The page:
His comments come ahead of a major auction next week for oil rights in Brazil, which is rapidly boosting output
Brazil's President Jair Bolsonaro has said he was keen for his country to join OPEC, a move that would add the oil producer to a cartel dominated by Saudi Arabia.
His comments come ahead of a major auction next week for oil rights in Brazil, which is rapidly boosting output.
"I would personally like Brazil to become a member of OPEC," Bolsonaro said at the Future Investment Summit (FII) conference in Riyadh.
"I think the potential is there. We have vast oil reserves."
Bolsonaro said he had received an informal invitation Wednesday to join OPEC after meetings with Saudi officials including de facto ruler Crown Prince Mohammed bin Salman, Bloomberg News reported.
"(The invitation) is the first step for maybe putting in place this policy in Brazil," Bolsonaro said on the sidelines of the conference, adding that he needed to consult with Brazilian energy officials before agreeing to join.
Brazil and OPEC could form "a great partnership" that would help stabilise global energy prices, he added.
There was no immediate public comment from Saudi authorities.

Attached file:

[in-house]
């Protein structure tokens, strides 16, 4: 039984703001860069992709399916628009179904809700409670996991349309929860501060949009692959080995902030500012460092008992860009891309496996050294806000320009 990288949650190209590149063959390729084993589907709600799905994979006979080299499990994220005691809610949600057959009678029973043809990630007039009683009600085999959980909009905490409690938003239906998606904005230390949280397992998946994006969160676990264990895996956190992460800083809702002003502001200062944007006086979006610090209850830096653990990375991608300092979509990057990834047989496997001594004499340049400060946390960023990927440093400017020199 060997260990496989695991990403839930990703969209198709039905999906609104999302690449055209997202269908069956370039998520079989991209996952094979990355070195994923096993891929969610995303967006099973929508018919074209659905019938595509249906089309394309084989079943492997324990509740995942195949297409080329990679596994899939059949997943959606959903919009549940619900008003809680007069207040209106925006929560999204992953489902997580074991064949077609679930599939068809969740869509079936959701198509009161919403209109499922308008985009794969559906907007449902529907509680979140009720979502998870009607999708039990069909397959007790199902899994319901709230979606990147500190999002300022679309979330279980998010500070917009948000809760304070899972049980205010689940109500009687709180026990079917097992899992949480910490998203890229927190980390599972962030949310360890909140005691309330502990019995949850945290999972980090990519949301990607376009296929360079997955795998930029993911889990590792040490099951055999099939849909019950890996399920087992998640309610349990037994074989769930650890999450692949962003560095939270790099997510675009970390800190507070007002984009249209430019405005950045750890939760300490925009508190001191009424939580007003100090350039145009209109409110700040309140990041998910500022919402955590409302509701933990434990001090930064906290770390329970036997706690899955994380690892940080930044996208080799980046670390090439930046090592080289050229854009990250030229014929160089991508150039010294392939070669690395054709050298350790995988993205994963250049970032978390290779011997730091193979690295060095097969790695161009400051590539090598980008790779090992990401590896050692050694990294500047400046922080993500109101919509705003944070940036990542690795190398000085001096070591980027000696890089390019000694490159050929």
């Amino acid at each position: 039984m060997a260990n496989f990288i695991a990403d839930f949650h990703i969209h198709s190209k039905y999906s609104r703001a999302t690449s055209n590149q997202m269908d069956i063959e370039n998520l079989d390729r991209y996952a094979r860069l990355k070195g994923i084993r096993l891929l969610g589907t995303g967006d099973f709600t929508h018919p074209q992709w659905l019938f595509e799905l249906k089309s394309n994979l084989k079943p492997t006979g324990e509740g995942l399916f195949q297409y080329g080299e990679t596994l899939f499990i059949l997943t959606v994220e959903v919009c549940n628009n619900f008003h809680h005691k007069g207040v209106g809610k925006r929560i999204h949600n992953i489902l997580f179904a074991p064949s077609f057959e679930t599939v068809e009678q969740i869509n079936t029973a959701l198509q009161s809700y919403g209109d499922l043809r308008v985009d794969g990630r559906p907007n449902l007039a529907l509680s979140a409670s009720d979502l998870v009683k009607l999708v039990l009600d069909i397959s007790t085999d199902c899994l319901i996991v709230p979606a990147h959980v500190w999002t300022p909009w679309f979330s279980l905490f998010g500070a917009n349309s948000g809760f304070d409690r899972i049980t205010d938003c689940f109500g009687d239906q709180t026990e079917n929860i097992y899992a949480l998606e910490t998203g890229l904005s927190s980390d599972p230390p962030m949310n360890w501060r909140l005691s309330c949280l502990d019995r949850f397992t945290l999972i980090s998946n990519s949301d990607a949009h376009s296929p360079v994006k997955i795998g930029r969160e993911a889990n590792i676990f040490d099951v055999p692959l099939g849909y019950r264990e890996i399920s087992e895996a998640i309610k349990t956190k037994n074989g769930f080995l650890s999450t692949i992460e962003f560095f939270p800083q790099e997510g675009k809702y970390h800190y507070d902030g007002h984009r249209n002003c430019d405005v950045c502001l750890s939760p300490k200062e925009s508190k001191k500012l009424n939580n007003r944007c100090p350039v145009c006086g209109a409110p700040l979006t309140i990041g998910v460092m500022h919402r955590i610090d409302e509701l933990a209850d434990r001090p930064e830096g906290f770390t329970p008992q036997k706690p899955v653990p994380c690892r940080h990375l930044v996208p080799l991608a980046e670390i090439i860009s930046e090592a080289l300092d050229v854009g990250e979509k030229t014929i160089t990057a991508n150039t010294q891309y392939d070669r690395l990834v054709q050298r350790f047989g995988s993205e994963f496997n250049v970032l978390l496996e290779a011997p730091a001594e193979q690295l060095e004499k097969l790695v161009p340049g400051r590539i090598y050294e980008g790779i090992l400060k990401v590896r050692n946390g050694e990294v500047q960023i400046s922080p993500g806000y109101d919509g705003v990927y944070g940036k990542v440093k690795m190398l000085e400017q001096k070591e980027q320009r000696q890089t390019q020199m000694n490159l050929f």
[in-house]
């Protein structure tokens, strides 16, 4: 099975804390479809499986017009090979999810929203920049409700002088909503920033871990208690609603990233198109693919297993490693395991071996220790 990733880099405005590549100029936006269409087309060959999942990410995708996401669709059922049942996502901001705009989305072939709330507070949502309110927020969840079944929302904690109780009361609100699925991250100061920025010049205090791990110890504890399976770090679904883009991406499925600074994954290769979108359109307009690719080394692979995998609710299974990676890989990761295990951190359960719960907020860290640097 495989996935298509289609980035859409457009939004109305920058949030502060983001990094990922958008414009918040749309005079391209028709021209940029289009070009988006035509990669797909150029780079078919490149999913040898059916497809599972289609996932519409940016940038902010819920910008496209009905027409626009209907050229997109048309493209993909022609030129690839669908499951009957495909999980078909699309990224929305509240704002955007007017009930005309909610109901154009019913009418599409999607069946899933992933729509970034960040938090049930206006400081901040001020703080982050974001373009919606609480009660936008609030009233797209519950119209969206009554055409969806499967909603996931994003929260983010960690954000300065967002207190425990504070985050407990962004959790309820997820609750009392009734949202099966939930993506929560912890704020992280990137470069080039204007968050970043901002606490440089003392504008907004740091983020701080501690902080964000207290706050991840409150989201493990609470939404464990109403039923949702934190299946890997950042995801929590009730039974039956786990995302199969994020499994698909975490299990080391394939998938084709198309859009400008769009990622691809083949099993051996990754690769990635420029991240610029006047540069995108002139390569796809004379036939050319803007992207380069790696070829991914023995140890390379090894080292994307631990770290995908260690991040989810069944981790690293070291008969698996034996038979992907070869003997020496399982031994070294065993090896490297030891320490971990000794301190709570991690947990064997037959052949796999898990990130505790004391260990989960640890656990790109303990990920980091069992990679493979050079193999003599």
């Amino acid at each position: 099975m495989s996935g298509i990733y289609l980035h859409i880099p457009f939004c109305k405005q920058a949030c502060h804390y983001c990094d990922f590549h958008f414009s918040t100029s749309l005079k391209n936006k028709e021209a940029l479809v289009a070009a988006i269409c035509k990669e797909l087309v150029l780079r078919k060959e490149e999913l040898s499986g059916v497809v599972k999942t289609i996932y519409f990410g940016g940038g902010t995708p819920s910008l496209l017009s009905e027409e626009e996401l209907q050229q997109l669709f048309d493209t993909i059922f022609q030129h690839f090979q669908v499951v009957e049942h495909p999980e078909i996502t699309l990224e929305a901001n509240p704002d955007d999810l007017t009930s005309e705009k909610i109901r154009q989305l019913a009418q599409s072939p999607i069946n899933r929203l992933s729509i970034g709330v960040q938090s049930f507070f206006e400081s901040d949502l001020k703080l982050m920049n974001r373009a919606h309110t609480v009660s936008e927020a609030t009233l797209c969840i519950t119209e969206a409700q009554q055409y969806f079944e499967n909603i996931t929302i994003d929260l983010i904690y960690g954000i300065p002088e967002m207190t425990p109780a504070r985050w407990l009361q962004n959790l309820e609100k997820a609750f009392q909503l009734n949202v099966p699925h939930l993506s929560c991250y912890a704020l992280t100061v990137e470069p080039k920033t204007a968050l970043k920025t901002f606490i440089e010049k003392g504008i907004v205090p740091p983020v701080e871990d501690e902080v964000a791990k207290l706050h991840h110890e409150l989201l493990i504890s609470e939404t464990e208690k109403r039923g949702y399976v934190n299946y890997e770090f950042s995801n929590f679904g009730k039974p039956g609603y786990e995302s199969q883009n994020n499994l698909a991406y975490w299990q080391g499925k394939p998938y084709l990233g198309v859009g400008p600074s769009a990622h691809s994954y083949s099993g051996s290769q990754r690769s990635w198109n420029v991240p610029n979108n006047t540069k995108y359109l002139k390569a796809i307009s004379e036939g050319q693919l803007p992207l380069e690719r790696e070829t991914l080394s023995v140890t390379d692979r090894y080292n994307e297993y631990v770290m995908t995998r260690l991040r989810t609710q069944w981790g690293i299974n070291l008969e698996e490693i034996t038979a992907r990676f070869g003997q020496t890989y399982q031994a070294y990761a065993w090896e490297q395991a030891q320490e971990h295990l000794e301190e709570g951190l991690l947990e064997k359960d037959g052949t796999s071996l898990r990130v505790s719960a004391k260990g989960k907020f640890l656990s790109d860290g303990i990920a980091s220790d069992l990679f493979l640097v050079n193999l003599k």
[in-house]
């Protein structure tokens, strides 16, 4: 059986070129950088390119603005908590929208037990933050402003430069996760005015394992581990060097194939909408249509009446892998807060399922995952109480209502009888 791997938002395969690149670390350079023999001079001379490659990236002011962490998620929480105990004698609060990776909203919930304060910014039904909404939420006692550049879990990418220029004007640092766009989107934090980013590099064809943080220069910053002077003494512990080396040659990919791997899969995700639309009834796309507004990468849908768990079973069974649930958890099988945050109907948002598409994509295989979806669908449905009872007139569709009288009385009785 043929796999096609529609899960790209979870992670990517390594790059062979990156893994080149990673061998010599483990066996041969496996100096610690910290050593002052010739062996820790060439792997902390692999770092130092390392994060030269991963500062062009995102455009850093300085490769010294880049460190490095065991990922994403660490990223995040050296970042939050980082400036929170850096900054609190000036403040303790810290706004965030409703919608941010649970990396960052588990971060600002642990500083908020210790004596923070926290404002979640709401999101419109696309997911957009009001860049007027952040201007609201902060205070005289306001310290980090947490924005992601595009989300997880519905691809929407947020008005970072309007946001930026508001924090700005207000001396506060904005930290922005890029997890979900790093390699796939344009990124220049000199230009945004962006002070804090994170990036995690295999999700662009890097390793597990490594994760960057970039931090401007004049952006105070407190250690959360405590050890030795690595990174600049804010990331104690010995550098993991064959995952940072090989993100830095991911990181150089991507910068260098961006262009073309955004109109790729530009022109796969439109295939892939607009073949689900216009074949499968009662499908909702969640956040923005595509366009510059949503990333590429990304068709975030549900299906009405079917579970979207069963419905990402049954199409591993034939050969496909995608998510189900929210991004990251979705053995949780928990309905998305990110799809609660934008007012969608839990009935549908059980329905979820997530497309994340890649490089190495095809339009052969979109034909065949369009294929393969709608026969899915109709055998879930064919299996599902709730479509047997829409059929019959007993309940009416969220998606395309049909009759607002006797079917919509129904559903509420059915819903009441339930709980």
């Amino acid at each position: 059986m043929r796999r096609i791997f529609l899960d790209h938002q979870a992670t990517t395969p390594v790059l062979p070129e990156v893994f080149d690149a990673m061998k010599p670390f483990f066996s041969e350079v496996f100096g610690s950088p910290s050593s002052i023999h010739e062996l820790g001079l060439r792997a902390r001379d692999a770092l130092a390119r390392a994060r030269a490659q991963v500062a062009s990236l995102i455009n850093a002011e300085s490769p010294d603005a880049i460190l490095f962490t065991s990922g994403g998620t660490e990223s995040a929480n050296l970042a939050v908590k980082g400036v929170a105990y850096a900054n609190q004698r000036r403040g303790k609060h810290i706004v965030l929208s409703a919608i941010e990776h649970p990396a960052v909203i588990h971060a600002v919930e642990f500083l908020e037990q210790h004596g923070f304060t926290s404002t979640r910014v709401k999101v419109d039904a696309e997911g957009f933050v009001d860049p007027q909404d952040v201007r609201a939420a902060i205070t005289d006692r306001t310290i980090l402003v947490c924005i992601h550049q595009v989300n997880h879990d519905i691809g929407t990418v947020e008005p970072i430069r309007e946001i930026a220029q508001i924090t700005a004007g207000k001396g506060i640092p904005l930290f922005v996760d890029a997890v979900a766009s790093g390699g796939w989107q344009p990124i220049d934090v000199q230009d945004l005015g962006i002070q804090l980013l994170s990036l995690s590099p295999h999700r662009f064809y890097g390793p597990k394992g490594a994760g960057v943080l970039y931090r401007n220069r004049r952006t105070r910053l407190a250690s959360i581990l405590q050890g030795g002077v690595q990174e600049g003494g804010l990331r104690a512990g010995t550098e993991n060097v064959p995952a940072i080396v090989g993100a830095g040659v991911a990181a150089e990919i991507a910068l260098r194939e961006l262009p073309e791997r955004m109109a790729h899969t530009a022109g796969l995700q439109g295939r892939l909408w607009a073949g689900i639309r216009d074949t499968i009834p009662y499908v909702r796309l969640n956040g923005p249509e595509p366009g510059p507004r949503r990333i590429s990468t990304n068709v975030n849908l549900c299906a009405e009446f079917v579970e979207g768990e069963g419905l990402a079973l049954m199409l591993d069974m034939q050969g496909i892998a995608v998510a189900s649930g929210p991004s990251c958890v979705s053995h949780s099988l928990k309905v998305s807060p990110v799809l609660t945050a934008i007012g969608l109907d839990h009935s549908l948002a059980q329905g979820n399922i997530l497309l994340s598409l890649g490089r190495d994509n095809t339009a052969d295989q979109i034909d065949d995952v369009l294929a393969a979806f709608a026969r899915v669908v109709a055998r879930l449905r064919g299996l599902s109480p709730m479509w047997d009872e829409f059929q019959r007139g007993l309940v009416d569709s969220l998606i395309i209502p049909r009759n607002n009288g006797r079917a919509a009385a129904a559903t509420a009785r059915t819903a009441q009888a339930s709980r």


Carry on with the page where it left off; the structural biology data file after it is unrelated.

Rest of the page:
But Saudi state media said Bolsonaro and Prince Mohammed "discussed ways to enhance bilateral investments between the two countries".
The Saudi offer, if confirmed, underscores the Latin American nation's importance as an oil producer.
In August, oil and natural gas production in Brazil totalled 3.828 million barrels of oil equivalent per day, according to official figures.
Oil production alone was approximately 2.989 million barrels per day, an increase of 7.7 percent from the previous month.
In recent years, OPEC kingpin Saudi Arabia has sought to develop cooperation with several non-member countries to curb output in an effort to prop up oil prices.
During his visit to Riyadh, Bolsonaro said the kingdom's vast Public Investment Fund would invest $10 billion in Brazil.
If it joins the cartel, Brazil could become the third-biggest producer among OPEC countries after Saudi Arabia and Iraq, according to Bloomberg.